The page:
And yet….Something’s not right. In fact, a lot seems wrong. And I don’t refer merely to public wrongs like Assad’s Syria and ISSIS, and murder by drone, and murder by beheading, and murder by inaction, and murder by starvation, and murder in Fitchburg. Why is it generally so much easier to see public wrongs than private ones? Why is it so much easier for me to see your wrongs than it is for me to see my own?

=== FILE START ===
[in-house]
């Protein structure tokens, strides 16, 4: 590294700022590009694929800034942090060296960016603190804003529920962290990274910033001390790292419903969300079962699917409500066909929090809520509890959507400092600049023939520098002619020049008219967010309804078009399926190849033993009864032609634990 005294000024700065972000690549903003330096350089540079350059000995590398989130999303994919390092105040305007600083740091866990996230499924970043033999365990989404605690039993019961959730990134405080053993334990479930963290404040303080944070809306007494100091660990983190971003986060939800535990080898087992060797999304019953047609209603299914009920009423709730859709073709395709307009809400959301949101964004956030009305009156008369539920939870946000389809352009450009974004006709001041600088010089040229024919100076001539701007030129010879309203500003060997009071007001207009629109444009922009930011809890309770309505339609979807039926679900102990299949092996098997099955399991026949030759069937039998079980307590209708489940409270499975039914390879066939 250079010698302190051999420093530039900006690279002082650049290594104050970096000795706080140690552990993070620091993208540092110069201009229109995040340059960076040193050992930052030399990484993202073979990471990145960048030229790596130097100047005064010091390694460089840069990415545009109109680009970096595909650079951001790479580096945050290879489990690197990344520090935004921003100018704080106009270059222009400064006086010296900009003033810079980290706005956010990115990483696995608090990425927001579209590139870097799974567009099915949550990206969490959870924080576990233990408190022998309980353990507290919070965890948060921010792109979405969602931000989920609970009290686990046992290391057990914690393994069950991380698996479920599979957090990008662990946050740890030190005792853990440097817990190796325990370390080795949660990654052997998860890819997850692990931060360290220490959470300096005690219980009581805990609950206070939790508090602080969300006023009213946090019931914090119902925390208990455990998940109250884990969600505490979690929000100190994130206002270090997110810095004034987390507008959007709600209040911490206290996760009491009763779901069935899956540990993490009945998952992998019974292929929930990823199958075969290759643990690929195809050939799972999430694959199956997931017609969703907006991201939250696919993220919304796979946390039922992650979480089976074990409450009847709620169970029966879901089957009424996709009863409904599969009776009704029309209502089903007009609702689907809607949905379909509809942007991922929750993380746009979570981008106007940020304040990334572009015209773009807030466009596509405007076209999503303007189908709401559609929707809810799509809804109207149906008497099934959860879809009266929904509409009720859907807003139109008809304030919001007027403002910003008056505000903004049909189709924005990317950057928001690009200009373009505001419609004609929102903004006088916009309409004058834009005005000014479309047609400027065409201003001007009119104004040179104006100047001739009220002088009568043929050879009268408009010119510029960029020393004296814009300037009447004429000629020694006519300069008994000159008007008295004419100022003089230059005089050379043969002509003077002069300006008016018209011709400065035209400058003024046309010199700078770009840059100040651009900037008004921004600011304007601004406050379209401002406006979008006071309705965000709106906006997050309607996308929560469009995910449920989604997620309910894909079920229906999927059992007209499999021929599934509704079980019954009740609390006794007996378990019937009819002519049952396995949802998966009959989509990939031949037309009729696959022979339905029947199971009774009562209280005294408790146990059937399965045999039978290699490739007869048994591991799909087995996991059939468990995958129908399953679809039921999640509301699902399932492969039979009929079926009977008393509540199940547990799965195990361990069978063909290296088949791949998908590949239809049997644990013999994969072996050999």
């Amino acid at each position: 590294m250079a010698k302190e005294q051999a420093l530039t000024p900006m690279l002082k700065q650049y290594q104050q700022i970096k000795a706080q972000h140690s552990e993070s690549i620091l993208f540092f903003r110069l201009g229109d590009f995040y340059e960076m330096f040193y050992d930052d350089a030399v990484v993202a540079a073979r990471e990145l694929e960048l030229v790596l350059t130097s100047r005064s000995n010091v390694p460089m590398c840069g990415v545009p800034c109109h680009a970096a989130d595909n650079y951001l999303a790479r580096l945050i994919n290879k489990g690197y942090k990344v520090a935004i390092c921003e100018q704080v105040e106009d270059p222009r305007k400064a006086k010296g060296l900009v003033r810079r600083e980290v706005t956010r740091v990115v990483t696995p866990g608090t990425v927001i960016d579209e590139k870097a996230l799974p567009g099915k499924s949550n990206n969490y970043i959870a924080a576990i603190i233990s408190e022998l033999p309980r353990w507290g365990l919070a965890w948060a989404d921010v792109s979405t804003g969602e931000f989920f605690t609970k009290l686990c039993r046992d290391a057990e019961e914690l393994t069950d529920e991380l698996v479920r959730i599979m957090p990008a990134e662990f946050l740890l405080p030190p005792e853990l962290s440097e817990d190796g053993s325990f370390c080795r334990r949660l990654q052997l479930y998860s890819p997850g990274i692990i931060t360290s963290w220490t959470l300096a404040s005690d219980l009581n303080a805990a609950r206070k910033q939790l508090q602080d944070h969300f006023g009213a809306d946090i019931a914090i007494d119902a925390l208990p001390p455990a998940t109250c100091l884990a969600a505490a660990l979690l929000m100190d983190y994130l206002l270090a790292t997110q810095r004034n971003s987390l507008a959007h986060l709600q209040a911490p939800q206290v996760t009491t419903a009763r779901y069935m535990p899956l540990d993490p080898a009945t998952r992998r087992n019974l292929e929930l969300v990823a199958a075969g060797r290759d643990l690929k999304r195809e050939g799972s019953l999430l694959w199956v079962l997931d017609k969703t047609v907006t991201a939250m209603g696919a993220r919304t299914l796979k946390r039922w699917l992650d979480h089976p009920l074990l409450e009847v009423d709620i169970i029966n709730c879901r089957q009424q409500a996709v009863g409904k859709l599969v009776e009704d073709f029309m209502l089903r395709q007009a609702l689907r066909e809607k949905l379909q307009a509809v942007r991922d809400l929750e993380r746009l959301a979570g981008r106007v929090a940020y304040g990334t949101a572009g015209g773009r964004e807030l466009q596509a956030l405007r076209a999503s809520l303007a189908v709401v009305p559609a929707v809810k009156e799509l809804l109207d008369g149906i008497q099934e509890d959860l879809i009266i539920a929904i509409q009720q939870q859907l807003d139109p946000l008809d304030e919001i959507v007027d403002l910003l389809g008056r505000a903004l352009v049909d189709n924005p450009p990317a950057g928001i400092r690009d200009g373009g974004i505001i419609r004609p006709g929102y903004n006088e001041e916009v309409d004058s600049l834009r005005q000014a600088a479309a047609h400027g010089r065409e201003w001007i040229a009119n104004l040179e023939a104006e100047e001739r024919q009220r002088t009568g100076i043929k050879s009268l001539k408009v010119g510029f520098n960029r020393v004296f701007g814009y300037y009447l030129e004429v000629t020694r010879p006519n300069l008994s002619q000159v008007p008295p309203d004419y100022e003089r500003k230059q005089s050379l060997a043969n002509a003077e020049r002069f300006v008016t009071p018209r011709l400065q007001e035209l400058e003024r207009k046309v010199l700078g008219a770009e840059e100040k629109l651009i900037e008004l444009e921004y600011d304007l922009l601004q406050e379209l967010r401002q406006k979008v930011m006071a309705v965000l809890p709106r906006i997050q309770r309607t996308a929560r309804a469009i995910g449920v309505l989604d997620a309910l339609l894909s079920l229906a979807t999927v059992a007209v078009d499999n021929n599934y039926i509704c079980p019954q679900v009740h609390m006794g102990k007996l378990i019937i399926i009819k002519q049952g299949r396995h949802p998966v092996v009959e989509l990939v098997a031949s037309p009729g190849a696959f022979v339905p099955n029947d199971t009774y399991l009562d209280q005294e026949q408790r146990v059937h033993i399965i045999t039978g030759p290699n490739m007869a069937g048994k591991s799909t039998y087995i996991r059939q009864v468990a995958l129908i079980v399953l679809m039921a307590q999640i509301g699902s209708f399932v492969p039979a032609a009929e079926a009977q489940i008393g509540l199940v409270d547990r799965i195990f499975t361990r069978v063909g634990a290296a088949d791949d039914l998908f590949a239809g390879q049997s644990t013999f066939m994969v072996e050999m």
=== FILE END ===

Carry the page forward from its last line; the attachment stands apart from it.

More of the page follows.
The problem seems more subtle than the obvious wrongs of murder, and rape, and violence in every shade of gray. Why, after all, did Jesus prohibit his friends from telling people he was the Christ? Then, too, why did there even need to be a Christ? And why must there be secrets? Never mind a messianic secret. More to the point, why do I have secrets? And, here things may begin to get a bit uncomfortable, why do you have secrets? And why do we feel the need to keep secret things about ourselves—certain uncomfortable things—things that are only too human and probably not divine? Or are they? Incarnation muddies the waters. Now that God has become human flesh, exactly what things are human and what things divine?